While crawling the web for an old school D&D mystery I stumbled on a pdf of Different Worlds No. 4 from 1978. In those pages are plenty of insights of the early days of the hobby. Most exciting to me was an article by J. Sapienza with many d1000 tables to “produce interesting and unique magical weapons”
To the Google Sheets! We now have a tool to quickly produce magic weapons in-line with Sapienza’s original ideas. Find that tool here.
Some examples of the tools output follow and while the formatting is a bit rough the text can be easily captured and modified to suit any need.
Finally, Sapienza mentions that his article was originally published in issue 32 of “The Wild Hunt”. Another old school D&D mystery that requires investigation – RPG Geek gives a clue here, but I’m no closer to reading those ancient pages.
If you can help with digital scans of The Wild Hunt I would be most interested.
Wizards, Magic-Users, Sorcerers, and Spell Casters – what clearly makes them unique are the spells cast, enchantments woven, sorceries worked, and mysteries unlocked. Though many magic-users are painfully similar to any other when it comes to the spell book itself. Level 1 is more than likely to contain tried and true favorites: sleep, detect magic, protection from evil perhaps.
Campbell has already written eloquently on the subject and there is perhaps little I can offer when compared to this opus.
No Wizard is happy.
Imagine a doctor, years of study. Chooses to become a proctologist. There’s a reason. Yes: money, job security, comfort. Still, to devote so much time to assholes, looking at asses of mostly older men and women, thinking about what the health of a colon really means, nobody that has the opportunity to become a doctor would choose something like that if it didn’t resonate with them at least a little.
What I can offer is a tool that will provide access to over 2000 magic-user spells compiled over a 20 year period from a variety of AD&D resources. 254 level 1 spells alone, astonishing. Certain to bring some variation to any spell book.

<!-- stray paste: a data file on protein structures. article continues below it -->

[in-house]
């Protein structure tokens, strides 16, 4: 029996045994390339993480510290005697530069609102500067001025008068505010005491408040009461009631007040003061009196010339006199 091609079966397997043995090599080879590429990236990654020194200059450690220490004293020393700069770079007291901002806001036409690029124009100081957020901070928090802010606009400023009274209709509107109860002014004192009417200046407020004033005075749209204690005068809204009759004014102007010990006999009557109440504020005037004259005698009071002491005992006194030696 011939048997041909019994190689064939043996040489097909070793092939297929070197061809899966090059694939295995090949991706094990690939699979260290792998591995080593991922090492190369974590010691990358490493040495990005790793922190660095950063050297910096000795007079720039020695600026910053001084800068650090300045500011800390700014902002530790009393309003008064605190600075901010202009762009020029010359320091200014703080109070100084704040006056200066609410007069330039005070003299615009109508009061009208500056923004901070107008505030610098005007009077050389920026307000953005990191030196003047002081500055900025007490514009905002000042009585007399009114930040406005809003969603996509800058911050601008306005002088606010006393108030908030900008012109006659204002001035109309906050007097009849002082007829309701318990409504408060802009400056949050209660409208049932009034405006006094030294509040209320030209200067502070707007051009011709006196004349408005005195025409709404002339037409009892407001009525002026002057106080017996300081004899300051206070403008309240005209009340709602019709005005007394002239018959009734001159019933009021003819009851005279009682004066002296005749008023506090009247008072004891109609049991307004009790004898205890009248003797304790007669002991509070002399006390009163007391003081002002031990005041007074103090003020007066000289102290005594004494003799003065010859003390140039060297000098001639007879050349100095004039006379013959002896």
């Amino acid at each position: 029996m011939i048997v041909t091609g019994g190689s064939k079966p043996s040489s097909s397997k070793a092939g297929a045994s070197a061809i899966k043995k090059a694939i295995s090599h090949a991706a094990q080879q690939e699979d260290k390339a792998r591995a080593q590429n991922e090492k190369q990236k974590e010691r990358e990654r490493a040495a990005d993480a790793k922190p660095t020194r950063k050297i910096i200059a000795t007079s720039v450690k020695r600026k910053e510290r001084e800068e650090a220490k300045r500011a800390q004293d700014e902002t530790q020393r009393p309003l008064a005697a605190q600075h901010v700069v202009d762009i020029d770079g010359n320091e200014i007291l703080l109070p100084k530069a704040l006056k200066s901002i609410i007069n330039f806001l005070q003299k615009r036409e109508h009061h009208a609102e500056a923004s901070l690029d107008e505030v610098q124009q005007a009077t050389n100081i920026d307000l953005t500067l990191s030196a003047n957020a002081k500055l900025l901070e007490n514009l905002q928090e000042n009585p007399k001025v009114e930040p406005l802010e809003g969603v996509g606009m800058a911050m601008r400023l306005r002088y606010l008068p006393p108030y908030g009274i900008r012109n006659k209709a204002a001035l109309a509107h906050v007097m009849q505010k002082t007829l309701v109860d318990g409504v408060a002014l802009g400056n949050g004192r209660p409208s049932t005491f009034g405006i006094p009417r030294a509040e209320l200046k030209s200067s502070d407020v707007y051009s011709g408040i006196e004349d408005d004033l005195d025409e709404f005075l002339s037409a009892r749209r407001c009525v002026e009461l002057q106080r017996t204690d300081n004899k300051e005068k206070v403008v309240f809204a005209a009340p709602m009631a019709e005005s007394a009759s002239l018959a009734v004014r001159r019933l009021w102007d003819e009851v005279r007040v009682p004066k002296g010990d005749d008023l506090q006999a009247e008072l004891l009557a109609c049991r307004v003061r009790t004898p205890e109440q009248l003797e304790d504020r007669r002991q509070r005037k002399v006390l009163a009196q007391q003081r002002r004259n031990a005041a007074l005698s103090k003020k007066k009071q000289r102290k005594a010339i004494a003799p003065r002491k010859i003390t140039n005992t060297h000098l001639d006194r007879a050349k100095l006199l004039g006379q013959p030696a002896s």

…Motorhead toured England, but more importantly for me White Dwarf No. 9 was published. This issue of a “new” bi-annual British tabletop game magazine included (as far as I can tell) the first ever dungeon published in a periodical: The Lichway by Albie Fiore. The Dragon magazine would follow suit a few months later in the a US. However, that dungeon offering would pale in comparisons to the White Dwarf material.
Fiore’s Lichway is a remarkable piece of work: multiple factions in a strange environment, well scaled for low level play, while offering useful awards, and a challenging puzzle. More importantly this a is an excellent example of how the game was played in earliest days. I knew that when I first glanced at the hand drawn map I had to run this this dungeon and share it with as many people as possible.
To that end I spun up a roll20 session: importing the map, laying out the dynamic lighting, sketching in a few key details for the rooms, adding monster tokens, and preparing both DM & PC handouts. For about a month a group of old school enthusiasts have on a near weekly basis to plunge the depths of the lichway. As the DM I have greatly enjoyed the process of studying the dungeon and considering the best way to present it to my players.
The bigger challenge has been how to share this with a broader audience. 1) the roll20 marketplace is a bit complex to setup and doesn’t fit with my personal model of “free” content. 2) could invite other DMs to use my existing roll20, but that could restrict the number of games and could result in unintended changes to the roll20 module. 3) publish an asset pack that would allow other DMs to setup their own lichway session, you can get that asset pack here.